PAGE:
December 21, 1988: Pan Am Flight 103 explodes over the Scottish town of Lockerbie, killing all 259 people on board, as well as 11 residents on the ground. The flight was en route to New York from Frankfurt, Germany, via London.

November 14, 1991: After an investigation concludes that a bomb downed the airliner, Scotland obtains a warrant for the arrest of two Libyans, Abdel Baset Ali Mohamed al-Megrahi and Lamen Khalifa Fhimah, on charges of conspiracy and murder. The United States issues a similar indictment.

April 1992: The United Nations imposes sanctions on air travel and arms sales to Libya, over Libya's refusal to hand the suspects over for trial in a Scottish court.

April 1998: Libyan leader Moammar Gadhafi suggests he will hand over the two suspects for trial by a Scottish judge in a neutral country.

August 1998: Britain and the United States make an abrupt about-face and publicly propose that the suspects be tried in the Netherlands.

November 1988: Dutch authorities set aside a former air force base for the trial at Camp Zeist near Utrecht. Gadhafi still refuses to surrender the suspects, however, over the question of where they will serve their sentences if found guilty. Libya refuses to allow them to be jailed in Scotland, but Britain insists on a Scottish prison.

The diplomatic editor of the official Libyan news agency JANA, which usually reflects Gadhafi's view, insisted Gadhafi was not a head of state or government under Libya's constitution and that only the Libyan people could decide such matters -- through their "popular committees."

The comment suggested that any decision to hand over the suspects had to be formally approved by some 500 grassroots committees around the country and then by parliament.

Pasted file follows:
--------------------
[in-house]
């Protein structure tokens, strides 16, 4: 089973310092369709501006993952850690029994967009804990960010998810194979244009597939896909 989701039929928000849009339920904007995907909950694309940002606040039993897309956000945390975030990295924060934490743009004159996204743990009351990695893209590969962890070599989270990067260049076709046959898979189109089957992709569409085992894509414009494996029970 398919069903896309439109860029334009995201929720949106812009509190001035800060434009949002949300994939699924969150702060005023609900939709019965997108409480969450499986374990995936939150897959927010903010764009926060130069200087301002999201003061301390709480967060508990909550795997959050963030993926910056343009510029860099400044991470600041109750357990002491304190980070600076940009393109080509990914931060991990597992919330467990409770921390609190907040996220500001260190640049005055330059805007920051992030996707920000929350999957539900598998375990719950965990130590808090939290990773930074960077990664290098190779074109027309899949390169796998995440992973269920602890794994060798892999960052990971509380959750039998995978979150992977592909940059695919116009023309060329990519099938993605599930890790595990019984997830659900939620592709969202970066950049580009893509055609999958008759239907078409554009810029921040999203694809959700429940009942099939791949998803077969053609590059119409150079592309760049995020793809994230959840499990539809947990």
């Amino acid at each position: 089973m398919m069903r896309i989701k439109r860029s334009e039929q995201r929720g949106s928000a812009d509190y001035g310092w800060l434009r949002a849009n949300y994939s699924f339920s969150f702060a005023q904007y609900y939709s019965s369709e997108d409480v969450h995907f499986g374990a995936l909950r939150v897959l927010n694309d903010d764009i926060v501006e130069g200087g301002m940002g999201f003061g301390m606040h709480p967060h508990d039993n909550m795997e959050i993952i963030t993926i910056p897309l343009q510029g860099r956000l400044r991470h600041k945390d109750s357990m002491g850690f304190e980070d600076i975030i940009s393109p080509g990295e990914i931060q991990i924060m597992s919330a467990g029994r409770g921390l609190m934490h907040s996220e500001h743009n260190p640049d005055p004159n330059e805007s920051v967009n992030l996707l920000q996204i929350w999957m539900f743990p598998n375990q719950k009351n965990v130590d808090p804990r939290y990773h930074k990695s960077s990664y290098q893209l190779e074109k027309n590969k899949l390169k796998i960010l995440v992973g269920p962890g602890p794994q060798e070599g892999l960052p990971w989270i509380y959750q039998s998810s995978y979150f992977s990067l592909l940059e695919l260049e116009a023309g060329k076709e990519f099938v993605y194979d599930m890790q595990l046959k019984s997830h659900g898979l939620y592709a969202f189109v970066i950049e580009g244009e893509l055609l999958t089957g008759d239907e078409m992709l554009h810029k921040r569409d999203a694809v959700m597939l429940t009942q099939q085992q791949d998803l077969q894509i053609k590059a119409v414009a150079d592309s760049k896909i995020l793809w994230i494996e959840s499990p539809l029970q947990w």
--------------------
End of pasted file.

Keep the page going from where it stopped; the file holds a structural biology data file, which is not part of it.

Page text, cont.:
Hours into Annan's visit, Libyan state radio reported that the General People's Congress, the country's top legislative and executive body that is to formally endorse any decision on the Lockerbie issue, had been summoned for Tuesday

Jail terms must be in Scotland, Britain says

British Foreign Secretary Robin Cook had a 15-minute telephone conversation with Annan Saturday before the start of Annan's mission.

Cook's ministry said the Anglo-American offer of a trial in a third country was genuine and serious and that there was no hidden agenda. But he said there had been no relaxation of a key demand over which Libya has balked.

"The key point on which we are insisting is that, if convicted, the suspects would have to serve sentences in a Scottish prison," a spokesman said.

"But we are happy to put in place international observer structures to confirm that they were being treated properly."

Libyan state television said Annan also had met Burkina Faso President Blaise Compaore in Sirte about the Lockerbie affair.

Compaore, current chairman of the Organization of African Unity who had been in Libya since Thursday for talks, "reaffirmed during the meeting Africa's permanent support for Libya in the so-called Lockerbie affair," state television said.

Correspondent Gayle Young and Reuters contributed to this report.